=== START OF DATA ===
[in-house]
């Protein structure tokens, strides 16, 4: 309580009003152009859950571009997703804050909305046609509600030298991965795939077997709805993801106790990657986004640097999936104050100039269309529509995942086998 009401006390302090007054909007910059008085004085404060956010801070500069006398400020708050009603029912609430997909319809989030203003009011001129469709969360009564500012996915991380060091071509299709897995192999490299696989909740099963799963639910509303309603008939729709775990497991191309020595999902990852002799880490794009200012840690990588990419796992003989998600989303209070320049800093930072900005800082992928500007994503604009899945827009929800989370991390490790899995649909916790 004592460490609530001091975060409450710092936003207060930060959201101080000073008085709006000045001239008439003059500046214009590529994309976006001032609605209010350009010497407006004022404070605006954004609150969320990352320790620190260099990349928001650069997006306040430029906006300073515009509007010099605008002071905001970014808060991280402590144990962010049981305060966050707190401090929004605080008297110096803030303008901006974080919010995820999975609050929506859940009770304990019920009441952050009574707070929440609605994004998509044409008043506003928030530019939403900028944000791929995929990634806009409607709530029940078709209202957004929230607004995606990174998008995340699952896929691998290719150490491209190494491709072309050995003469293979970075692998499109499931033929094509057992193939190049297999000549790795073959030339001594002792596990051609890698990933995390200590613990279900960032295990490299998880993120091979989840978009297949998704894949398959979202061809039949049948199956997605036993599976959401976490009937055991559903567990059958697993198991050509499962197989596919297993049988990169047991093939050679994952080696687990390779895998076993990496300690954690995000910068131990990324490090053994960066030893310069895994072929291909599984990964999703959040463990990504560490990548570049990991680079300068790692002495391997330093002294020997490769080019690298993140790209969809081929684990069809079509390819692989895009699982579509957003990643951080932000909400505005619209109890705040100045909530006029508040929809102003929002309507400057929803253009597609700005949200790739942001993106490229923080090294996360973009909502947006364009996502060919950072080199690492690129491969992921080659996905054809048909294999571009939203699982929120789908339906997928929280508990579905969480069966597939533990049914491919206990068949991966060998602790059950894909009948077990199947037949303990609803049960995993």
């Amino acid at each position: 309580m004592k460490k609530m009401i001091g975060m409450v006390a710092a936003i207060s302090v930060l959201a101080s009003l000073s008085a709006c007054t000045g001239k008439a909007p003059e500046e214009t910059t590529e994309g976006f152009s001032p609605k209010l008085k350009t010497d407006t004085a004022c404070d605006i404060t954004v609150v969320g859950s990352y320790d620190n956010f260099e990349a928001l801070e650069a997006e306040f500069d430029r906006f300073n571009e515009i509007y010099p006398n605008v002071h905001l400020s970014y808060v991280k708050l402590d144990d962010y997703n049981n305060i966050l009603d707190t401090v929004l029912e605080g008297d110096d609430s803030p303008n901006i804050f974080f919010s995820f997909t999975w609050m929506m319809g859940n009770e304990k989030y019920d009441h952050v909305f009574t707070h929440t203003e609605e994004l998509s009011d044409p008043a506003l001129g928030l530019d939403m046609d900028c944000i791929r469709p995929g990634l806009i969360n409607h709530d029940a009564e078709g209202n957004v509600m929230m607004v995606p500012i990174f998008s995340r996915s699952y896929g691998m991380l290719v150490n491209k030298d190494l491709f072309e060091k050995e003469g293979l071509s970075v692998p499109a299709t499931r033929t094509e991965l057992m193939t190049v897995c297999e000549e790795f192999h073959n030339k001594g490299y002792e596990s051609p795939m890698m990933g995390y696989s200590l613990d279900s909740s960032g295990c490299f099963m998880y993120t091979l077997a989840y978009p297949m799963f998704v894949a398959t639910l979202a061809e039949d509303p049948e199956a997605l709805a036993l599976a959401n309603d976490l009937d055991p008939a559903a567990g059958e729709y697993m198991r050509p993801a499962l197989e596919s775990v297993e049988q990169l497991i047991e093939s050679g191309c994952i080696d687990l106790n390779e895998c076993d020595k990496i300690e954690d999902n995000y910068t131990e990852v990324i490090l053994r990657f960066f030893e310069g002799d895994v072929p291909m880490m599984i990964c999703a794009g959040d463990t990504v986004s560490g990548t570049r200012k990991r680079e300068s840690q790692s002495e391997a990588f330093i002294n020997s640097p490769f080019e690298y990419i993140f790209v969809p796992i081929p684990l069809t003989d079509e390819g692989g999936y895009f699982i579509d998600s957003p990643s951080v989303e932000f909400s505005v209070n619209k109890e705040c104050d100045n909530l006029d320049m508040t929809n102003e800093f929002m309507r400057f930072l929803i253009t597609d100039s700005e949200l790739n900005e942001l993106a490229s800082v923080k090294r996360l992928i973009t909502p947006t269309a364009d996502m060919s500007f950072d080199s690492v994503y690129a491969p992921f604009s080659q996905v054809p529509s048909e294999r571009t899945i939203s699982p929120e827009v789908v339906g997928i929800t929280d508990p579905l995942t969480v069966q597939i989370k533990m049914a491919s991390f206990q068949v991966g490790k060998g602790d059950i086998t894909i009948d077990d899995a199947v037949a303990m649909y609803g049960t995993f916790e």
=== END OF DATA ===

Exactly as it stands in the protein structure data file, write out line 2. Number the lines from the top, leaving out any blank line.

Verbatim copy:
């Protein structure tokens, strides 16, 4: 309580009003152009859950571009997703804050909305046609509600030298991965795939077997709805993801106790990657986004640097999936104050100039269309529509995942086998 009401006390302090007054909007910059008085004085404060956010801070500069006398400020708050009603029912609430997909319809989030203003009011001129469709969360009564500012996915991380060091071509299709897995192999490299696989909740099963799963639910509303309603008939729709775990497991191309020595999902990852002799880490794009200012840690990588990419796992003989998600989303209070320049800093930072900005800082992928500007994503604009899945827009929800989370991390490790899995649909916790 004592460490609530001091975060409450710092936003207060930060959201101080000073008085709006000045001239008439003059500046214009590529994309976006001032609605209010350009010497407006004022404070605006954004609150969320990352320790620190260099990349928001650069997006306040430029906006300073515009509007010099605008002071905001970014808060991280402590144990962010049981305060966050707190401090929004605080008297110096803030303008901006974080919010995820999975609050929506859940009770304990019920009441952050009574707070929440609605994004998509044409008043506003928030530019939403900028944000791929995929990634806009409607709530029940078709209202957004929230607004995606990174998008995340699952896929691998290719150490491209190494491709072309050995003469293979970075692998499109499931033929094509057992193939190049297999000549790795073959030339001594002792596990051609890698990933995390200590613990279900960032295990490299998880993120091979989840978009297949998704894949398959979202061809039949049948199956997605036993599976959401976490009937055991559903567990059958697993198991050509499962197989596919297993049988990169047991093939050679994952080696687990390779895998076993990496300690954690995000910068131990990324490090053994960066030893310069895994072929291909599984990964999703959040463990990504560490990548570049990991680079300068790692002495391997330093002294020997490769080019690298993140790209969809081929684990069809079509390819692989895009699982579509957003990643951080932000909400505005619209109890705040100045909530006029508040929809102003929002309507400057929803253009597609700005949200790739942001993106490229923080090294996360973009909502947006364009996502060919950072080199690492690129491969992921080659996905054809048909294999571009939203699982929120789908339906997928929280508990579905969480069966597939533990049914491919206990068949991966060998602790059950894909009948077990199947037949303990609803049960995993």